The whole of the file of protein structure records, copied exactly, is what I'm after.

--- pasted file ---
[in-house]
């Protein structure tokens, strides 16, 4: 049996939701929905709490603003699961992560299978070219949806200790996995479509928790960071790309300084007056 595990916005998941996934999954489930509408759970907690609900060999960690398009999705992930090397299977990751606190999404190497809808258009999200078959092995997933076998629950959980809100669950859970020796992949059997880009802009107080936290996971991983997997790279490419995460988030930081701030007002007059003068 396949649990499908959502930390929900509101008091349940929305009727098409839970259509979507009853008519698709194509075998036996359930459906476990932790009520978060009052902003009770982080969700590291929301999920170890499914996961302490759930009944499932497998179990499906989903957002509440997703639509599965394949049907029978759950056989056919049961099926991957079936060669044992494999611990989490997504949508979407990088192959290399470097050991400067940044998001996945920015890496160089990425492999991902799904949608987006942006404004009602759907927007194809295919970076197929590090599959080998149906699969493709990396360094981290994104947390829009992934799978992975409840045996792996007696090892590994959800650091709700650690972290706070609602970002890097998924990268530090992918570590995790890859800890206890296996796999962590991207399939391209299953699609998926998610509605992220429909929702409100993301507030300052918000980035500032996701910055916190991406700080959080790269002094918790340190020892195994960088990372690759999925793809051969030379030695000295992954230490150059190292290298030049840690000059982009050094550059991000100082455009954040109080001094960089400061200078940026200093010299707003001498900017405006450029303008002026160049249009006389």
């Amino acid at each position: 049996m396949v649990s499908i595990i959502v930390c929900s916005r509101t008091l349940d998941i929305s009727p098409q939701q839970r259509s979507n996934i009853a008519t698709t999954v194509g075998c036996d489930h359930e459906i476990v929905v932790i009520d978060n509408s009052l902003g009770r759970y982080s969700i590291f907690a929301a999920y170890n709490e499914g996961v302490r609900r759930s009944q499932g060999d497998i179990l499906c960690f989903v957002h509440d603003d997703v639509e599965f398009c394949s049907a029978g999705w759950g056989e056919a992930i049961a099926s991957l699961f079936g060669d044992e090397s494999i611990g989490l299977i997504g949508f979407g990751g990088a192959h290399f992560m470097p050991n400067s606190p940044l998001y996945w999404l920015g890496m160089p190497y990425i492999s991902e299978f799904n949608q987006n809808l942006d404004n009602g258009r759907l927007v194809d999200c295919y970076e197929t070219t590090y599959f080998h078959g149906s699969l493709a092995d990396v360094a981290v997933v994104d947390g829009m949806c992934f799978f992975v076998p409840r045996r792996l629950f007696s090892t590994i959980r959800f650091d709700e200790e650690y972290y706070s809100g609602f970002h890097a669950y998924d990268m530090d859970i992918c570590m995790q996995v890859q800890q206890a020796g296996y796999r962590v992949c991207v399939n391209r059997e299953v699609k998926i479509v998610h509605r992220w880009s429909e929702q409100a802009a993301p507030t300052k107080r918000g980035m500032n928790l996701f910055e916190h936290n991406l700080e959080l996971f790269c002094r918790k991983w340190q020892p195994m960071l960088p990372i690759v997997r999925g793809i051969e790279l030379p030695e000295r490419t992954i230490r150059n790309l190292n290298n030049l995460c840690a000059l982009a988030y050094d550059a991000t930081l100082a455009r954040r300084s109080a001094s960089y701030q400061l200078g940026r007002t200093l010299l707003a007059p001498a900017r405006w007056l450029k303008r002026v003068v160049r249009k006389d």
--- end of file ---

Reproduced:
[in-house]
């Protein structure tokens, strides 16, 4: 049996939701929905709490603003699961992560299978070219949806200790996995479509928790960071790309300084007056 595990916005998941996934999954489930509408759970907690609900060999960690398009999705992930090397299977990751606190999404190497809808258009999200078959092995997933076998629950959980809100669950859970020796992949059997880009802009107080936290996971991983997997790279490419995460988030930081701030007002007059003068 396949649990499908959502930390929900509101008091349940929305009727098409839970259509979507009853008519698709194509075998036996359930459906476990932790009520978060009052902003009770982080969700590291929301999920170890499914996961302490759930009944499932497998179990499906989903957002509440997703639509599965394949049907029978759950056989056919049961099926991957079936060669044992494999611990989490997504949508979407990088192959290399470097050991400067940044998001996945920015890496160089990425492999991902799904949608987006942006404004009602759907927007194809295919970076197929590090599959080998149906699969493709990396360094981290994104947390829009992934799978992975409840045996792996007696090892590994959800650091709700650690972290706070609602970002890097998924990268530090992918570590995790890859800890206890296996796999962590991207399939391209299953699609998926998610509605992220429909929702409100993301507030300052918000980035500032996701910055916190991406700080959080790269002094918790340190020892195994960088990372690759999925793809051969030379030695000295992954230490150059190292290298030049840690000059982009050094550059991000100082455009954040109080001094960089400061200078940026200093010299707003001498900017405006450029303008002026160049249009006389």
């Amino acid at each position: 049996m396949v649990s499908i595990i959502v930390c929900s916005r509101t008091l349940d998941i929305s009727p098409q939701q839970r259509s979507n996934i009853a008519t698709t999954v194509g075998c036996d489930h359930e459906i476990v929905v932790i009520d978060n509408s009052l902003g009770r759970y982080s969700i590291f907690a929301a999920y170890n709490e499914g996961v302490r609900r759930s009944q499932g060999d497998i179990l499906c960690f989903v957002h509440d603003d997703v639509e599965f398009c394949s049907a029978g999705w759950g056989e056919a992930i049961a099926s991957l699961f079936g060669d044992e090397s494999i611990g989490l299977i997504g949508f979407g990751g990088a192959h290399f992560m470097p050991n400067s606190p940044l998001y996945w999404l920015g890496m160089p190497y990425i492999s991902e299978f799904n949608q987006n809808l942006d404004n009602g258009r759907l927007v194809d999200c295919y970076e197929t070219t590090y599959f080998h078959g149906s699969l493709a092995d990396v360094a981290v997933v994104d947390g829009m949806c992934f799978f992975v076998p409840r045996r792996l629950f007696s090892t590994i959980r959800f650091d709700e200790e650690y972290y706070s809100g609602f970002h890097a669950y998924d990268m530090d859970i992918c570590m995790q996995v890859q800890q206890a020796g296996y796999r962590v992949c991207v399939n391209r059997e299953v699609k998926i479509v998610h509605r992220w880009s429909e929702q409100a802009a993301p507030t300052k107080r918000g980035m500032n928790l996701f910055e916190h936290n991406l700080e959080l996971f790269c002094r918790k991983w340190q020892p195994m960071l960088p990372i690759v997997r999925g793809i051969e790279l030379p030695e000295r490419t992954i230490r150059n790309l190292n290298n030049l995460c840690a000059l982009a988030y050094d550059a991000t930081l100082a455009r954040r300084s109080a001094s960089y701030q400061l200078g940026r007002t200093l010299l707003a007059p001498a900017r405006w007056l450029k303008r002026v003068v160049r249009k006389d």